2. [Hist. of Florence, bk. viii., ad fin.]

3. [Details are given above, p. 274, but that is in a passage which appears first in ed. 3.]

4. [Above, p. 336.]

5. See Memoires concernant les Droits & Impositions en Europe; tome i. p. 73.

6. [The figures are those of the Land Tax Acts.]

7. [See on these estimates Sir Robert Giffen, Growth of Capital, 1889, pp. 89, 90.]

8. See Sketches of the History of Man [1774, by Henry Home, Lord Kames vol.i.] page 4'74 & seq. [This author at the place quoted gives six 'general rules' as to taxation:

    1. 'That wherever there is an opportunity of smuggling taxes ought to be moderate.'
    2. 'That taxes expensive in the levying ought to be avoided.'
    3. 'To avoid arbitrary taxes.'
    4. 'To remedy' inequality of riches 'as much as possible, by relieving the poor and burdening the rich.'
    5. 'That every tax which tends to impoverish the nation ought to be rejected with indignation.'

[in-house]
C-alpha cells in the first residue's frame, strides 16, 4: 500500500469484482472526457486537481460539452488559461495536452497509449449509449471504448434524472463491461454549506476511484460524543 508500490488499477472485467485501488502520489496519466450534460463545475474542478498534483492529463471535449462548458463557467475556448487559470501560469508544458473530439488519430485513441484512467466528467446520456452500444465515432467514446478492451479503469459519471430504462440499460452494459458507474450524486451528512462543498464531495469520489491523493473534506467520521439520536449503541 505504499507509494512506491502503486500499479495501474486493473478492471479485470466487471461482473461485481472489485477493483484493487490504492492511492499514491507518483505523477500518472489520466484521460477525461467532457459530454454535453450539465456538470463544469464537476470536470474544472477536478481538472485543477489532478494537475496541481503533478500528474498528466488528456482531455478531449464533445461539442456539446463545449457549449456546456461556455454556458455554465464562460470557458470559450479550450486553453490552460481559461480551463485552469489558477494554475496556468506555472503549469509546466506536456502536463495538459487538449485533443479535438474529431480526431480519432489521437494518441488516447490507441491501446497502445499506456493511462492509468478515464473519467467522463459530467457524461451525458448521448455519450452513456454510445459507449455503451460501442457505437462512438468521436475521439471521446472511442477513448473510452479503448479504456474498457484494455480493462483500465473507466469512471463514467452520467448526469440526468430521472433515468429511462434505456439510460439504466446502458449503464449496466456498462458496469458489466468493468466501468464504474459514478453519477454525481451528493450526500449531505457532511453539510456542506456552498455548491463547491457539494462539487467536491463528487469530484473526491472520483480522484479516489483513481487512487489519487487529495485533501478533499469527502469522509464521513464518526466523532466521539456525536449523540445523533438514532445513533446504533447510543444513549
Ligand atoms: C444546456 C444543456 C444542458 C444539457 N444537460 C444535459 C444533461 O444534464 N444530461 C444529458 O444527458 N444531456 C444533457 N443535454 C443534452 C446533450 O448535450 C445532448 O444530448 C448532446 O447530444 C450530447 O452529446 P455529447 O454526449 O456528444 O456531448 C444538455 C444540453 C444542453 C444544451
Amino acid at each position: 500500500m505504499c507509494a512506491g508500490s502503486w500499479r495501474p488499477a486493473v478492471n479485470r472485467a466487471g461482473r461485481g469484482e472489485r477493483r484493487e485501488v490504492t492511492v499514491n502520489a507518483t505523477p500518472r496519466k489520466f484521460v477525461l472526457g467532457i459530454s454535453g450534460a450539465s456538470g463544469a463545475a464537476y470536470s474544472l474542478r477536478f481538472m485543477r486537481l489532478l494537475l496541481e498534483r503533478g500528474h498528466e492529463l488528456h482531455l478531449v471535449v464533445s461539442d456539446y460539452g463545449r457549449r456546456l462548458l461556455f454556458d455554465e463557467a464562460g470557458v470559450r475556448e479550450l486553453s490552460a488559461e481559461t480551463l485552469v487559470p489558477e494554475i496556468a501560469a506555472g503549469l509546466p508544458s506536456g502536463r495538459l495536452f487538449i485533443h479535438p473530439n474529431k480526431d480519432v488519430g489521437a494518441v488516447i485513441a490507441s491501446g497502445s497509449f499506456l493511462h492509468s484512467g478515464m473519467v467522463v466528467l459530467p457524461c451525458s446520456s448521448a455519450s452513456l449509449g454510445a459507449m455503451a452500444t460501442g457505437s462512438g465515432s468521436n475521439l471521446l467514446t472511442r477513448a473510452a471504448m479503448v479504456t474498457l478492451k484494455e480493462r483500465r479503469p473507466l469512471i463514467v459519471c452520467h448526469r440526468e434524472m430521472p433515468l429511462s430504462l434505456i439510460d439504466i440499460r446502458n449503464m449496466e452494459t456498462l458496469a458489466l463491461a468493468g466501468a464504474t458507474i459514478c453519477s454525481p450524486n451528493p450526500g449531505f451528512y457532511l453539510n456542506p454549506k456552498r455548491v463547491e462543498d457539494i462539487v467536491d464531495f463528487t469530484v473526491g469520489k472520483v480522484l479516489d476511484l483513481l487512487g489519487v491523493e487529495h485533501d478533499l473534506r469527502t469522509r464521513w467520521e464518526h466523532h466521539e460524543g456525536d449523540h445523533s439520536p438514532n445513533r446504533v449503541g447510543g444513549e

6. 'To avoid taxes that require the oath of party.']

9. [In ed. 1 'as they could contrive' comes here instead of three lines earlier.]

10. [Ed. 1 reads `is imposed according to'. For the origin of the stereotyped assessment of the land tax see Cannan, Hist. of Local Rates in England, 1896, pp. 114-119.]

11. [Ed. 2 reads `They contribute'.]

12. [Ed. 1, beginning after the same revenue,' six lines higher up reads 'As the tax does not rise with the rise of the rent, the sovereign does not share in the profits of the landlord's improvements. The tax therefore does not discourage those improvements.']

13. Memoires concernant les Droits [tom. i.] p. 240, 241.

14. Memoires concernant les Droits, &c. tome i. p. 114, 115, 116, &c.

15. [Ibid., pp. 117-119.]

16. Id. p. 83, 84 [and 79].

17. Id. p. 280, &c. also P. 287, &c. to 316.

18. [As stated just above.]

19. [Mémoires, tom. i., p. 282.]

20. [Misprinted 'tallie' here and six lines lower down in eds. 2-5.]

21. Memoires concernant les Droits &c. tome ii. p 139, &c. [pp. 145-I47].